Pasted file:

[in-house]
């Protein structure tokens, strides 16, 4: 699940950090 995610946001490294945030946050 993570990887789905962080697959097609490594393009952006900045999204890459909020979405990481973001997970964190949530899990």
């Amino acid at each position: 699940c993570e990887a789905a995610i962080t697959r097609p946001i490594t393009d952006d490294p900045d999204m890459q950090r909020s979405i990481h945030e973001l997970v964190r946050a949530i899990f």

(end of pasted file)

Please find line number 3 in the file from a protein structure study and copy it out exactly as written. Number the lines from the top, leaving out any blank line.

């Amino acid at each position: 699940c993570e990887a789905a995610i962080t697959r097609p946001i490594t393009d952006d490294p900045d999204m890459q950090r909020s979405i990481h945030e973001l997970v964190r946050a949530i899990f």